Pacey (1983). Chapter 4 – Beliefs about Resources. (The Culture of Technology.)

Pacey, A. (1983). Chapter 4 – Beliefs about Resources. In The Culture of Technology (pp. 55–77). Cambridge, Massachusetts: MIT Press.

“We are [page break] mostly well aware of the advertising, the marketing techniques, and the planned obsolescence by which manufacturers of domestic consumer goods, clothes and automobiles seek to promote sales. Yet we do most of our shopping in precisely the way that the manufacturers want, pushing our doubts into the background. Through similar backgrounding habits, professionals of unimpeachable integrity produce biased projections or preside over organized waste in the electricity and water industries without noticing it. All of us habitually do this, because otherwise the world would seem too complex to deal with. We accept a distorted world view in order to make the more immediate parts of our experience manageable.” (p 55-56)

“Even though we do not have the capability to extract this enormous endowment now, he argues, by the time we need it, ‘I am sure we will think up something.’

“That last comment tells us a good deal about the fundamental beliefs of those who argue that the earth’s physical resources will last indefinitely. They have a remarkable faith in technology, and accuse the scientists who foresee a crisis of scarcity of not understanding society, and in particular, of under-estimating the way human inventiveness can respond to market forces.” (p 60)

Table 3, page 66

“One study group has argued that we have an obligation to future generations to think fifty years ahead, and criticizes most commercial and political planning for its ‘horizon blindness’ beyond about ten years.18” (p 67)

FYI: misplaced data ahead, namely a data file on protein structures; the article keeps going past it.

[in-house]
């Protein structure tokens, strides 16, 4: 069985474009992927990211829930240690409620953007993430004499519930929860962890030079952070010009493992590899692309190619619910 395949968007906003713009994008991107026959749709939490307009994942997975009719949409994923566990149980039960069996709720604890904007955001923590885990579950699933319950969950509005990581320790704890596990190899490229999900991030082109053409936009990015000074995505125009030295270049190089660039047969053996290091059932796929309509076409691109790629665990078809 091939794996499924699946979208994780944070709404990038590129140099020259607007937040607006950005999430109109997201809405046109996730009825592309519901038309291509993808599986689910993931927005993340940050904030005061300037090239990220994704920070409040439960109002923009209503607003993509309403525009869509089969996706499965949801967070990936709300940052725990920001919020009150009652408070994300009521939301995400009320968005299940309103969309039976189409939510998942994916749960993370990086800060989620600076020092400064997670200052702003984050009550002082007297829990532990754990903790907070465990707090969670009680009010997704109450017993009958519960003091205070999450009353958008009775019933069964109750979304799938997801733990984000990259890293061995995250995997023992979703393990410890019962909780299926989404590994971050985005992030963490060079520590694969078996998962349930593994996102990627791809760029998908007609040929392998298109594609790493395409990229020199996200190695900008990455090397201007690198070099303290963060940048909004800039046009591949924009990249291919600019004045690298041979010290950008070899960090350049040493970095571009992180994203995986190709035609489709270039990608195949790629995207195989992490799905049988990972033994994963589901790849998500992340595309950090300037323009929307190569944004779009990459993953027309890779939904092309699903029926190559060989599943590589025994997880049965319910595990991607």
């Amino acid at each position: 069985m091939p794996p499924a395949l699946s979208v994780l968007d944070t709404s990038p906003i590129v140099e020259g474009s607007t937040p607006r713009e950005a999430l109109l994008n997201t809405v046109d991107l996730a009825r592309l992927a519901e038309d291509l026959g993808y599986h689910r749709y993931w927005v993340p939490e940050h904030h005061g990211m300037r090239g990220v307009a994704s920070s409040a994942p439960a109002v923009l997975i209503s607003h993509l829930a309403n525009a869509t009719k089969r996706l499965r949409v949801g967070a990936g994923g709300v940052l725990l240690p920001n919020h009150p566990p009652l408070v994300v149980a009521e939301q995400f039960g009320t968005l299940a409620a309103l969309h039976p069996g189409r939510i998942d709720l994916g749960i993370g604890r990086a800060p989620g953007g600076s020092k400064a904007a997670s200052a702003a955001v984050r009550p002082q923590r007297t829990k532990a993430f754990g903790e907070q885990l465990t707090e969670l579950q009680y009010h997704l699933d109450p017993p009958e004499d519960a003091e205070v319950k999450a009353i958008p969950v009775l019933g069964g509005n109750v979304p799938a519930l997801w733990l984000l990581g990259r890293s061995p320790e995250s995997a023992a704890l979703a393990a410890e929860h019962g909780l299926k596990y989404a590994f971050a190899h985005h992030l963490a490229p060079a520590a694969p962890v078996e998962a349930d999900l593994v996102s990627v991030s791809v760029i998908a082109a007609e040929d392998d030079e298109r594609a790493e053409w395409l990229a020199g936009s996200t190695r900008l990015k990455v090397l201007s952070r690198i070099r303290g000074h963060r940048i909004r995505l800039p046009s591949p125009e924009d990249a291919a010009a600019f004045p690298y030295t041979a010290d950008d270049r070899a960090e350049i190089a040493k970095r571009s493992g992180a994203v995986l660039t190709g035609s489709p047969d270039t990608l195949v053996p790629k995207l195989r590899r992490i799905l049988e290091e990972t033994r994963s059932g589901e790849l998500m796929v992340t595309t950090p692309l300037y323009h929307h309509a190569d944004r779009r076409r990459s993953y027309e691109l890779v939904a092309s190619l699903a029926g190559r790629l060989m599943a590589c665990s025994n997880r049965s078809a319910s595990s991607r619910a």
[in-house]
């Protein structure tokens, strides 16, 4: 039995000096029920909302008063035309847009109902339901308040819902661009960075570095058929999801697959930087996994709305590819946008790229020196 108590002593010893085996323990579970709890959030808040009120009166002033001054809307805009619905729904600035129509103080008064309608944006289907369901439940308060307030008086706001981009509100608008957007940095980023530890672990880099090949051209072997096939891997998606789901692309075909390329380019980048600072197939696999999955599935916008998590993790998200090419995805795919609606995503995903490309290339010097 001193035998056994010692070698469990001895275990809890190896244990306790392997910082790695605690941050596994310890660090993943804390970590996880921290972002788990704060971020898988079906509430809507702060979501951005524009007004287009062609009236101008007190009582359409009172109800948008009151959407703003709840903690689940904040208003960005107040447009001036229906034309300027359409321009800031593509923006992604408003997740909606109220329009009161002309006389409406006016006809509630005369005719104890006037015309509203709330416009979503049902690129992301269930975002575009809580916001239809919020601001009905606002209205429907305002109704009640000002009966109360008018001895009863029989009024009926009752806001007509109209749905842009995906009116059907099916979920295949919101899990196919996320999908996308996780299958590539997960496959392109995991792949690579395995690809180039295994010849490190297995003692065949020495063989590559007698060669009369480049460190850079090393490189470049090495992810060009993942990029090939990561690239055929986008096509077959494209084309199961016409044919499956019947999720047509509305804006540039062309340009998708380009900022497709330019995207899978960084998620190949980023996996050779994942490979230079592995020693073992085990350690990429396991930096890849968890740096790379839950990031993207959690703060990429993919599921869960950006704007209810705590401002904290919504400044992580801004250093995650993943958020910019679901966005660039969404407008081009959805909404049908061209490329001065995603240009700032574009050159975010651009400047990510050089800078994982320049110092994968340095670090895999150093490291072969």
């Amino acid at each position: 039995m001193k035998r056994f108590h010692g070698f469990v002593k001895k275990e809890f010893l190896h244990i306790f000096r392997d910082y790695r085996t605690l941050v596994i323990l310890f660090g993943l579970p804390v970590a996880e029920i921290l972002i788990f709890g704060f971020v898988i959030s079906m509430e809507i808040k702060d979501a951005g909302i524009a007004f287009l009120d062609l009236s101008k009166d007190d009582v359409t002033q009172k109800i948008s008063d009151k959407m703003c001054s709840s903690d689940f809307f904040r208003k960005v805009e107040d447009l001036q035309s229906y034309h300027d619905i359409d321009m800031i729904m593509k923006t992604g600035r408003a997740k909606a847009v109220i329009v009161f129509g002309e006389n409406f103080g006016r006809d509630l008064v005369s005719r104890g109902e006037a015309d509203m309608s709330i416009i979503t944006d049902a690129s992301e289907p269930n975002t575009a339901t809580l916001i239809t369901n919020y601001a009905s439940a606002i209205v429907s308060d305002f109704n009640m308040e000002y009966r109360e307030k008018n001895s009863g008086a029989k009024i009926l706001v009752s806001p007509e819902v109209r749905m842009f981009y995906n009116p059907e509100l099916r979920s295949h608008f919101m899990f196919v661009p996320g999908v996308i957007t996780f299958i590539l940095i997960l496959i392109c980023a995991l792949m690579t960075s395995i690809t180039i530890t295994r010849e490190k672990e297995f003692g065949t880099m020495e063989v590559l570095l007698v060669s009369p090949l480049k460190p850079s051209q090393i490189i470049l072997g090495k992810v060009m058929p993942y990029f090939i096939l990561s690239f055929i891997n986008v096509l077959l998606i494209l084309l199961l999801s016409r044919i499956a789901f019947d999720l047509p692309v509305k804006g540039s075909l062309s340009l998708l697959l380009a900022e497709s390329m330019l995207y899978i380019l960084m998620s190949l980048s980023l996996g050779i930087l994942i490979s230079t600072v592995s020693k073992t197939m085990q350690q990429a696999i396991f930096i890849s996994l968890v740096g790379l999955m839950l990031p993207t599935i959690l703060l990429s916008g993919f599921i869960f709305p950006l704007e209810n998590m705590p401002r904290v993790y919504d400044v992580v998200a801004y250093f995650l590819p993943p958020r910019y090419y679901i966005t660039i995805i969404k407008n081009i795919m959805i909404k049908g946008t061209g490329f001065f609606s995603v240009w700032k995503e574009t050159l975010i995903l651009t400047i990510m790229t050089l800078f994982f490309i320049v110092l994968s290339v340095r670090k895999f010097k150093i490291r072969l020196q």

[Er, failure of imagination? -oki …]

“How is poverty to be overcome if not by economic growth?” (p 69)

[Pacey seems to take issue with organized labour, blaming strikes for economic problems and referring to labour movement as “militant” without further explanation. (p 74) -oki]

[But then…]

“But one thing common to most countries where equity has increased alongside economic development is that, in one way or another, the interests of low-income groups have been effectively represented in the political process. Sometimes this has [page break] come about through peasants’ movements, trades unions and organized protest, sometimes through open elections, and sometimes through revolutionary change. Circumstances differ greatly, but nearly always, demands have had to be expressed from below before there is a more equitable allocation of resources — including food, welfare provision, and in agricultural communities, access to land.” (p 77)

Selected Notes

  • 18. Council for Science and Society, Deciding about Energy Policy, London: CSS (3/ 4 St Andrews Hill), 1979, p. 89.
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